10. Night of The Living Dead (1968): With a budget of $114,000, this movie was bound for a $30 Million box office gross. While many argue about the inspiration of the zombie apocalypse stories (some say the Smurfs story “The Black/Purple Smurfs” inspired this); George A. Romero’s series of Zombie movies beginning with “Night of The Living Dead” really put such stories on the map. The Romero movies were downright cheese and this first movie went into public domain. Hey it allowed Elvira, Mistress of the Dark (Cassandra Peterson) to show this movie when she briefly revived her B horror movie series (which was popular in the 1980’s) in 2010. It also would pave the way for more serious and darker Zombie stories. Best one to date was created by Robert Kirkman, Tony Moore, and Charlie Adlard with it being a hit comic and later TV Series; “The Walking Dead.”On the other hand, DC Comics (via the Vertigo imprint) had iZombie which like The Walking Dead started out as a comic and later a TV series although the concepts and characters were altered.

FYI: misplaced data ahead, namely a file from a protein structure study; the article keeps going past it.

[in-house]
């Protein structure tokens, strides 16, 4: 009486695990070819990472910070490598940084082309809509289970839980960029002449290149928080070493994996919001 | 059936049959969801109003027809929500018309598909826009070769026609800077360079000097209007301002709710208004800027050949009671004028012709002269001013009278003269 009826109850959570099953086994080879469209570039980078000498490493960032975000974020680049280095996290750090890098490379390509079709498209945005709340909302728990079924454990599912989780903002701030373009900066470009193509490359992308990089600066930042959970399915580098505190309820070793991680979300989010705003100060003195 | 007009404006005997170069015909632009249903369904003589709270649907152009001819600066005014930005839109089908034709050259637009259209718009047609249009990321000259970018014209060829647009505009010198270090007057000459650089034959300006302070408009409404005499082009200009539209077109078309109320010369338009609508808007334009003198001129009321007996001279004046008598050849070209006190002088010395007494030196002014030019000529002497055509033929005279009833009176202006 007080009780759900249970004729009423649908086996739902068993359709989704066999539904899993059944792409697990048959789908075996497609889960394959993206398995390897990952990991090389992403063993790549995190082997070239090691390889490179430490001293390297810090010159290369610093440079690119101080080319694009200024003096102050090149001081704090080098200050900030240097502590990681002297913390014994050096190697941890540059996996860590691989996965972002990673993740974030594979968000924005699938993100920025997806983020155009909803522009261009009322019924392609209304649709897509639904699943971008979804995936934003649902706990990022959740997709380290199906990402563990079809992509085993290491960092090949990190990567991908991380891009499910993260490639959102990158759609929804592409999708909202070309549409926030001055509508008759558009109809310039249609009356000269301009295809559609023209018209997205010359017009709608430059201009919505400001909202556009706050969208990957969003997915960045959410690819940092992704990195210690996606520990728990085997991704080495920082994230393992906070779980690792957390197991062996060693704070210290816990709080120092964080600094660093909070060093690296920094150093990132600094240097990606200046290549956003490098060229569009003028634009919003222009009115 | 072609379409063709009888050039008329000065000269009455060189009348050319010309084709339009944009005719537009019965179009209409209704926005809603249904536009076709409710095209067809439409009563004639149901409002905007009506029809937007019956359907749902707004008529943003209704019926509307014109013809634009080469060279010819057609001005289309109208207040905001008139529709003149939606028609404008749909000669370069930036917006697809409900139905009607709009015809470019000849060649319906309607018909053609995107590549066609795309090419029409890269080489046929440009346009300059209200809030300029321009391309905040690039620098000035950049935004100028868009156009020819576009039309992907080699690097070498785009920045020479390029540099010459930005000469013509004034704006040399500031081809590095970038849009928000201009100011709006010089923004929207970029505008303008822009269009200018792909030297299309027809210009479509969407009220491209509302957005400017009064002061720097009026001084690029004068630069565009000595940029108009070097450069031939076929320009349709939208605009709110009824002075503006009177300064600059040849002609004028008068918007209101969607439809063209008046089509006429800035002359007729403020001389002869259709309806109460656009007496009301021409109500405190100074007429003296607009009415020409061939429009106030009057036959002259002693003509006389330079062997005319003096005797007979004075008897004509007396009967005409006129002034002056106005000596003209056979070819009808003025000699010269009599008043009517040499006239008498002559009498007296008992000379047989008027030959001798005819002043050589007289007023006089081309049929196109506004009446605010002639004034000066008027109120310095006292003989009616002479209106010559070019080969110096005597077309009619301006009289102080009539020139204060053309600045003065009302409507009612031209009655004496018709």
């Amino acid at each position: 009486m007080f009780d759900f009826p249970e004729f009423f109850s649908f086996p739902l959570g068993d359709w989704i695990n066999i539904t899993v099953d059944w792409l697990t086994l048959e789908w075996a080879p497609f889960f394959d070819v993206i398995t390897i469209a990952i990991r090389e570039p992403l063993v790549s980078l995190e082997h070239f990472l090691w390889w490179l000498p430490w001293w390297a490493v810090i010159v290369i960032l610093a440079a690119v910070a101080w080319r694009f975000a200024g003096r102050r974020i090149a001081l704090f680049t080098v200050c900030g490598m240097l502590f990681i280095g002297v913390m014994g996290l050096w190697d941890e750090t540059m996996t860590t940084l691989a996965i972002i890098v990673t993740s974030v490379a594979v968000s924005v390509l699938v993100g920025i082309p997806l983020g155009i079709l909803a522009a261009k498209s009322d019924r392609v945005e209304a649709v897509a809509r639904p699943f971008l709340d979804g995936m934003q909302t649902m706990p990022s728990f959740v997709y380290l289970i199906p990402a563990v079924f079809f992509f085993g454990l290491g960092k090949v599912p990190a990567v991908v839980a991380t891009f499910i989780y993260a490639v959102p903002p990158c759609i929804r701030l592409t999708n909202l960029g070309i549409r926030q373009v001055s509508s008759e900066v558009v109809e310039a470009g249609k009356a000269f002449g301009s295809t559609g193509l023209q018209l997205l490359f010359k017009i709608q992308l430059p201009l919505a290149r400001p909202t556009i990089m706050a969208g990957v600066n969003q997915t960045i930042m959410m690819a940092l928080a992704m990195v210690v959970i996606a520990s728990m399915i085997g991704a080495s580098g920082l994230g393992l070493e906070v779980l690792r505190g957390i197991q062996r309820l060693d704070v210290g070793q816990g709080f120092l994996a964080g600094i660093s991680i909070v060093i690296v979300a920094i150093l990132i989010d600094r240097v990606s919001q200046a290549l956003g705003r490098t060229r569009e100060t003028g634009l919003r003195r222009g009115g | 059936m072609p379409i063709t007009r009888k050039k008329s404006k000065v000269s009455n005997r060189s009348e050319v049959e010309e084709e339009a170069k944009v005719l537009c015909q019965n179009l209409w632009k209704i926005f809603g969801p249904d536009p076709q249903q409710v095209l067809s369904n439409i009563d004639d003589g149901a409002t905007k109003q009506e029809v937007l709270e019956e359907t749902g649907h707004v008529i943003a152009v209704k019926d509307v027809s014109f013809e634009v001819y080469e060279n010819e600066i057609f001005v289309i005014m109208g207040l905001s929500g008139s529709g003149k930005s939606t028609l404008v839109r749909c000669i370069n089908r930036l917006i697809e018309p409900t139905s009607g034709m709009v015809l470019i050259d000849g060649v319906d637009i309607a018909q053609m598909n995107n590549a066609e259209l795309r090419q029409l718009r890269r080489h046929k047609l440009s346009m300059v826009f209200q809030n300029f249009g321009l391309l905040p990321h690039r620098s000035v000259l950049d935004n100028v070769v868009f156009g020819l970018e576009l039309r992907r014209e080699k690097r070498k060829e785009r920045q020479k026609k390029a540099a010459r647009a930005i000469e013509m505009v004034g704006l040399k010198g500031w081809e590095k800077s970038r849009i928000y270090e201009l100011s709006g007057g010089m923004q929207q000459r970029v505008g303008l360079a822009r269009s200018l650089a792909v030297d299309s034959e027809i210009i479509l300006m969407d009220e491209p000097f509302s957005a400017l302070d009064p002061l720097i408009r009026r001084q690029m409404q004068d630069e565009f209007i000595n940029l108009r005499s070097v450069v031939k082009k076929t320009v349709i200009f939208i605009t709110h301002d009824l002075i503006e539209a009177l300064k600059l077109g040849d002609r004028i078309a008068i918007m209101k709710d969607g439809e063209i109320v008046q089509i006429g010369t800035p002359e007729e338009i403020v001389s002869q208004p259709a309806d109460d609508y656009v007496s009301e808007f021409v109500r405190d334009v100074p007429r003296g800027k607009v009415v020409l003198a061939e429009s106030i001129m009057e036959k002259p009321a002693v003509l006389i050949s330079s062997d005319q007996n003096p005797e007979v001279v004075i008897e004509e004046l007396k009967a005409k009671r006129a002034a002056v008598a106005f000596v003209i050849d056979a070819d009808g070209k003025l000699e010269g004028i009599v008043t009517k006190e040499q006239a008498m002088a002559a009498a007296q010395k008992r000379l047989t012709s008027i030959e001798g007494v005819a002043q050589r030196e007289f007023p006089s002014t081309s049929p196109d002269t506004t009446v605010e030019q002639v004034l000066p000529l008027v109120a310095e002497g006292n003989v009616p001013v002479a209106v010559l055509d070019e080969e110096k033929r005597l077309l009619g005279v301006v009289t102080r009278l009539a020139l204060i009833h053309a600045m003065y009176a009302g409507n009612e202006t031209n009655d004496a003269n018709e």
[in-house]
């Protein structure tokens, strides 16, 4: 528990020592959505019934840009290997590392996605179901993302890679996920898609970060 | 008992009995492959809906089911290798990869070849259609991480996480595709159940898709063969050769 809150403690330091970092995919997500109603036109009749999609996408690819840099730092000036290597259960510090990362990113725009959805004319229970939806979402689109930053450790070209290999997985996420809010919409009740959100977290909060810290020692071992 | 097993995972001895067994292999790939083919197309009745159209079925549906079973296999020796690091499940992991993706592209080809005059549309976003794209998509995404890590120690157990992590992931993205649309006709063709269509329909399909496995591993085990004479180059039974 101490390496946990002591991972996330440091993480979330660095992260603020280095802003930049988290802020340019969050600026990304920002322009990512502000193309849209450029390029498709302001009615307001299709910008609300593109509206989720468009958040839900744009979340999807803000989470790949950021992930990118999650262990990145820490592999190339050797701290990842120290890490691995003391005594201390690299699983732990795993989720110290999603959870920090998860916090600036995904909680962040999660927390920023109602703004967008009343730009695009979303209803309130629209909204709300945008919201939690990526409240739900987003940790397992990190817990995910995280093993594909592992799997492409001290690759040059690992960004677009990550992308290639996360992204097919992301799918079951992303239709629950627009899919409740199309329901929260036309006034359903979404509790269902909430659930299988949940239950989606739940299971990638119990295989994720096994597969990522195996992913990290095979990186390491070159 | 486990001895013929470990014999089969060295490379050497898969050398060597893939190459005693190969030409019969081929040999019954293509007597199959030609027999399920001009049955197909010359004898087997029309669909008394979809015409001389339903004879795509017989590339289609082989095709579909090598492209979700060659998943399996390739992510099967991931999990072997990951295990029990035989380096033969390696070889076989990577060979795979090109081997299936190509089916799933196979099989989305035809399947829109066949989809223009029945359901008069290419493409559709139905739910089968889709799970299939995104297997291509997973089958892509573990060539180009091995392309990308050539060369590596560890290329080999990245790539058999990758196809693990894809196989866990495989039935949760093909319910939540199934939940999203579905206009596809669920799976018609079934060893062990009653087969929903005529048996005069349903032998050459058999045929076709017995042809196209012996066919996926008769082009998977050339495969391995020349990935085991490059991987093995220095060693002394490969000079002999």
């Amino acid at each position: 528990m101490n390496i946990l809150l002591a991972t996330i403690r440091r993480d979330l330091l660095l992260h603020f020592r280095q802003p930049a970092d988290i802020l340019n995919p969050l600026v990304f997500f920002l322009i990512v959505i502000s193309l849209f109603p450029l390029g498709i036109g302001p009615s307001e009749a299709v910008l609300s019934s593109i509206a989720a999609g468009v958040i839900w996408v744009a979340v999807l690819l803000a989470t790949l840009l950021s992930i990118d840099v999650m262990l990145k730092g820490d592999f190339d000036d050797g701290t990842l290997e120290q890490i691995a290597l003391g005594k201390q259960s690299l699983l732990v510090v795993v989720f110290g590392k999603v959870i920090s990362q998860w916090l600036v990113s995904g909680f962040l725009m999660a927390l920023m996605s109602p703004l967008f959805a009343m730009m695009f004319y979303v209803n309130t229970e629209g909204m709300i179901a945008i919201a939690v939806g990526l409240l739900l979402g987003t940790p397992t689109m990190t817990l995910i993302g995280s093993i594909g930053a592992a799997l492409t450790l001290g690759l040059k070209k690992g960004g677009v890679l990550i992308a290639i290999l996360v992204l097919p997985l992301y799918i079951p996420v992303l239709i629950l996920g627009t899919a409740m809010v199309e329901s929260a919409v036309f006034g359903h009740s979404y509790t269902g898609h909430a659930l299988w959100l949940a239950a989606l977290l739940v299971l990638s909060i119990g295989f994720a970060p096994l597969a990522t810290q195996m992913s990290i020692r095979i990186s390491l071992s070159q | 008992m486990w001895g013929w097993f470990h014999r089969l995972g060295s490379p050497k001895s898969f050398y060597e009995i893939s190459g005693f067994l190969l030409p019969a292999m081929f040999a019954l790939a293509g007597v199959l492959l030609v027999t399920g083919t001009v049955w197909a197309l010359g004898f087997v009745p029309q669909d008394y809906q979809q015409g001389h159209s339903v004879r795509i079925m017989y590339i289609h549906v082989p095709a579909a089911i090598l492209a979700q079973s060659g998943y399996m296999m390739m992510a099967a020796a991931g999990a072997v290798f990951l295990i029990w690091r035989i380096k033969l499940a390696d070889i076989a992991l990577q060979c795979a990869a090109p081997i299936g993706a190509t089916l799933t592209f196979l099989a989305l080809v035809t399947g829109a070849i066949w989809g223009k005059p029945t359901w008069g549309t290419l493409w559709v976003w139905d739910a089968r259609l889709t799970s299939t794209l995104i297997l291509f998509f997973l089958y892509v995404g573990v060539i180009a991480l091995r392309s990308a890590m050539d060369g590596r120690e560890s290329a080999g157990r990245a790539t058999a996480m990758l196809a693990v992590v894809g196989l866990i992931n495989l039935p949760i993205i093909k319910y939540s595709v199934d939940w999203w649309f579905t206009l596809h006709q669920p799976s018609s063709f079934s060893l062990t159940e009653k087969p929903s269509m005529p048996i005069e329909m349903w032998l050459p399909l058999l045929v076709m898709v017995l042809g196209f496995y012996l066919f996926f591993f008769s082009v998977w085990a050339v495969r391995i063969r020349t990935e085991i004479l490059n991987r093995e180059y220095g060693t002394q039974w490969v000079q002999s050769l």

11. The King’s Speech (2010): This critically acclaimed movie that grossed $414.2 Million was produced on a budget of $15 Million. The move dealt with King George VI (played by Colin Firth) and his speech impairment and Lionel Logue (played by Hugh Keays-Byrne Geoffrey Rush) who helped the rising King overcome it.“The King’s Speech” won four Academy awards including Best Picture, Best Actor In A Lead Role, Best Director (Tom Hooper), and best Original Screenplay (David Seidler). It would also win big at the BAFTA (British Academy of Film and Television Arts) Awards taking Best Picture and Best British Film. The movie was intended to be a Stage Play but it took success of the movie version to make that a reality. The stage version had its world premiere in February 2012 at the Yvonne Arnaud Theatre inGuildford, Surrey, England.
12. Slumdog Millionaire (2008): This British film shot and taking place in India was loosely based on the novel “Q&A” written by one time diplomat of India,VikasSwarup. Slumdog tells the story of Jamal Malik and how his “street smarts” helped him answer the questions he had to answer on his version of the international hit game show “Who Wants To Be A Millionaire.” Who knows if this could really happen but it is a testimony to a man growing up with the gift of a photographic memory and in spite of his shortcomings proving he is not the slum dog that people make him out to be, and make us think twice before we look down on people like Jamal. Slumdog Millionaire had a $15 Million budget, and would gross over $377.9 Million. It won eight Academy Awards in 2009 including Best Picture, and before that it won a Golden Globe for Best Drama Film.